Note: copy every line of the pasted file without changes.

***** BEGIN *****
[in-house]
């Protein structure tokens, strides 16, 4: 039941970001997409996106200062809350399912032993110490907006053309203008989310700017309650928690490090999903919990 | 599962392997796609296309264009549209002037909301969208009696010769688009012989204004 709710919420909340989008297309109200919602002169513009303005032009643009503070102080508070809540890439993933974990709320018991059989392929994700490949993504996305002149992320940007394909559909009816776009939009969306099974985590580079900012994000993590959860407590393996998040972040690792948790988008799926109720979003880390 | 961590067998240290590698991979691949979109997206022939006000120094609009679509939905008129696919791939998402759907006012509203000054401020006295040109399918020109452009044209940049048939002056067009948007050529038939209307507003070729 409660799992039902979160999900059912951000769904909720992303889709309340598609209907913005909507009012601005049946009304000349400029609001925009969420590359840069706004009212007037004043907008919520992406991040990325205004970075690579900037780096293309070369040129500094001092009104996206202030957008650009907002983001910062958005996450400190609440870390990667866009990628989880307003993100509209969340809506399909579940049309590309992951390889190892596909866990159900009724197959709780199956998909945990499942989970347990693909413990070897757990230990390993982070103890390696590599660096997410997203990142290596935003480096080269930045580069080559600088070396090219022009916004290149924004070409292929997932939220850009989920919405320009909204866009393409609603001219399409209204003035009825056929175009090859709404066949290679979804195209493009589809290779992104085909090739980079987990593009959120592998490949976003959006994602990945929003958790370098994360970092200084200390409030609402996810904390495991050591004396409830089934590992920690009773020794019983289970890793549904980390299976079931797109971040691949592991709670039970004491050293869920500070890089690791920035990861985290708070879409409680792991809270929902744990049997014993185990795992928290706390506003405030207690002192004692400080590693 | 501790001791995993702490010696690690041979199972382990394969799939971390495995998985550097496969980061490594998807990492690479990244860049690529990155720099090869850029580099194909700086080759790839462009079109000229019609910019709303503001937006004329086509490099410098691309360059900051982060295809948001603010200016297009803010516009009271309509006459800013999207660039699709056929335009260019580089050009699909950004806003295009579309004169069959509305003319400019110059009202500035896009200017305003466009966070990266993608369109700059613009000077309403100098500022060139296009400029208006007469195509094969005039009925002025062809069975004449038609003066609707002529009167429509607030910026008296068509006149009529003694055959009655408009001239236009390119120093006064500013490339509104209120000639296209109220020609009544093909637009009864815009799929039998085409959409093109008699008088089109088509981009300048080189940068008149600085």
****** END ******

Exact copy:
[in-house]
């Protein structure tokens, strides 16, 4: 039941970001997409996106200062809350399912032993110490907006053309203008989310700017309650928690490090999903919990 | 599962392997796609296309264009549209002037909301969208009696010769688009012989204004 709710919420909340989008297309109200919602002169513009303005032009643009503070102080508070809540890439993933974990709320018991059989392929994700490949993504996305002149992320940007394909559909009816776009939009969306099974985590580079900012994000993590959860407590393996998040972040690792948790988008799926109720979003880390 | 961590067998240290590698991979691949979109997206022939006000120094609009679509939905008129696919791939998402759907006012509203000054401020006295040109399918020109452009044209940049048939002056067009948007050529038939209307507003070729 409660799992039902979160999900059912951000769904909720992303889709309340598609209907913005909507009012601005049946009304000349400029609001925009969420590359840069706004009212007037004043907008919520992406991040990325205004970075690579900037780096293309070369040129500094001092009104996206202030957008650009907002983001910062958005996450400190609440870390990667866009990628989880307003993100509209969340809506399909579940049309590309992951390889190892596909866990159900009724197959709780199956998909945990499942989970347990693909413990070897757990230990390993982070103890390696590599660096997410997203990142290596935003480096080269930045580069080559600088070396090219022009916004290149924004070409292929997932939220850009989920919405320009909204866009393409609603001219399409209204003035009825056929175009090859709404066949290679979804195209493009589809290779992104085909090739980079987990593009959120592998490949976003959006994602990945929003958790370098994360970092200084200390409030609402996810904390495991050591004396409830089934590992920690009773020794019983289970890793549904980390299976079931797109971040691949592991709670039970004491050293869920500070890089690791920035990861985290708070879409409680792991809270929902744990049997014993185990795992928290706390506003405030207690002192004692400080590693 | 501790001791995993702490010696690690041979199972382990394969799939971390495995998985550097496969980061490594998807990492690479990244860049690529990155720099090869850029580099194909700086080759790839462009079109000229019609910019709303503001937006004329086509490099410098691309360059900051982060295809948001603010200016297009803010516009009271309509006459800013999207660039699709056929335009260019580089050009699909950004806003295009579309004169069959509305003319400019110059009202500035896009200017305003466009966070990266993608369109700059613009000077309403100098500022060139296009400029208006007469195509094969005039009925002025062809069975004449038609003066609707002529009167429509607030910026008296068509006149009529003694055959009655408009001239236009390119120093006064500013490339509104209120000639296209109220020609009544093909637009009864815009799929039998085409959409093109008699008088089109088509981009300048080189940068008149600085």